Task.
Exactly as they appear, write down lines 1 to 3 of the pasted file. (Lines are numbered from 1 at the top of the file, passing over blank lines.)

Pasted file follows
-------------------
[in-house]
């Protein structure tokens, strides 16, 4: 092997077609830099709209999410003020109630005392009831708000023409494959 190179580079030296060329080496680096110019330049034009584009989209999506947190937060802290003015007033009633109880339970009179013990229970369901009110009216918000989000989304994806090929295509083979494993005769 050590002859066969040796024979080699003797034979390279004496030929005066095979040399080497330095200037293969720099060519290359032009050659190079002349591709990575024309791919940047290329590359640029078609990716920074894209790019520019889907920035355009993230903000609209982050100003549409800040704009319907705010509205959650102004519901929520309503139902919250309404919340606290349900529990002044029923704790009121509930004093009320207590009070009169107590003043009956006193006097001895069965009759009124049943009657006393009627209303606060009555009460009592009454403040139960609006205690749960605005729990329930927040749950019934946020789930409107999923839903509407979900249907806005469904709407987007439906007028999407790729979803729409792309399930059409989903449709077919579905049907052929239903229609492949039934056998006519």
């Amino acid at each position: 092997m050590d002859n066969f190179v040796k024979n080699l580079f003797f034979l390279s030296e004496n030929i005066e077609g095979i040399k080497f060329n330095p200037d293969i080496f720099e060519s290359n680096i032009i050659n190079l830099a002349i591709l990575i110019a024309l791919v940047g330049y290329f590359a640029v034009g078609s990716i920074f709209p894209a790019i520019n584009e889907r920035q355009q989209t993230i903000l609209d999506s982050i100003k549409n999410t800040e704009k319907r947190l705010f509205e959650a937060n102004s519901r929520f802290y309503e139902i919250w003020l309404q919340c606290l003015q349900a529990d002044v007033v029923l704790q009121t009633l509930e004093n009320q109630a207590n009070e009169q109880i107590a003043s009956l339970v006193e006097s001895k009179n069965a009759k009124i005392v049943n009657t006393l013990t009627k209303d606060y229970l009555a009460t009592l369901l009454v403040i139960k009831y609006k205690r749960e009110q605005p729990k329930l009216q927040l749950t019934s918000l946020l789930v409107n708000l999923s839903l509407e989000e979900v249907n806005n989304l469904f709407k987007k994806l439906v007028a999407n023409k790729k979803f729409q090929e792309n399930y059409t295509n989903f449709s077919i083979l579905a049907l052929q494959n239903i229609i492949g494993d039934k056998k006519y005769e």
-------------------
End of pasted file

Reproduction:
[in-house]
């Protein structure tokens, strides 16, 4: 092997077609830099709209999410003020109630005392009831708000023409494959 190179580079030296060329080496680096110019330049034009584009989209999506947190937060802290003015007033009633109880339970009179013990229970369901009110009216918000989000989304994806090929295509083979494993005769 050590002859066969040796024979080699003797034979390279004496030929005066095979040399080497330095200037293969720099060519290359032009050659190079002349591709990575024309791919940047290329590359640029078609990716920074894209790019520019889907920035355009993230903000609209982050100003549409800040704009319907705010509205959650102004519901929520309503139902919250309404919340606290349900529990002044029923704790009121509930004093009320207590009070009169107590003043009956006193006097001895069965009759009124049943009657006393009627209303606060009555009460009592009454403040139960609006205690749960605005729990329930927040749950019934946020789930409107999923839903509407979900249907806005469904709407987007439906007028999407790729979803729409792309399930059409989903449709077919579905049907052929239903229609492949039934056998006519």
């Amino acid at each position: 092997m050590d002859n066969f190179v040796k024979n080699l580079f003797f034979l390279s030296e004496n030929i005066e077609g095979i040399k080497f060329n330095p200037d293969i080496f720099e060519s290359n680096i032009i050659n190079l830099a002349i591709l990575i110019a024309l791919v940047g330049y290329f590359a640029v034009g078609s990716i920074f709209p894209a790019i520019n584009e889907r920035q355009q989209t993230i903000l609209d999506s982050i100003k549409n999410t800040e704009k319907r947190l705010f509205e959650a937060n102004s519901r929520f802290y309503e139902i919250w003020l309404q919340c606290l003015q349900a529990d002044v007033v029923l704790q009121t009633l509930e004093n009320q109630a207590n009070e009169q109880i107590a003043s009956l339970v006193e006097s001895k009179n069965a009759k009124i005392v049943n009657t006393l013990t009627k209303d606060y229970l009555a009460t009592l369901l009454v403040i139960k009831y609006k205690r749960e009110q605005p729990k329930l009216q927040l749950t019934s918000l946020l789930v409107n708000l999923s839903l509407e989000e979900v249907n806005n989304l469904f709407k987007k994806l439906v007028a999407n023409k790729k979803f729409q090929e792309n399930y059409t295509n989903f449709s077919i083979l579905a049907l052929q494959n239903i229609i492949g494993d039934k056998k006519y005769e």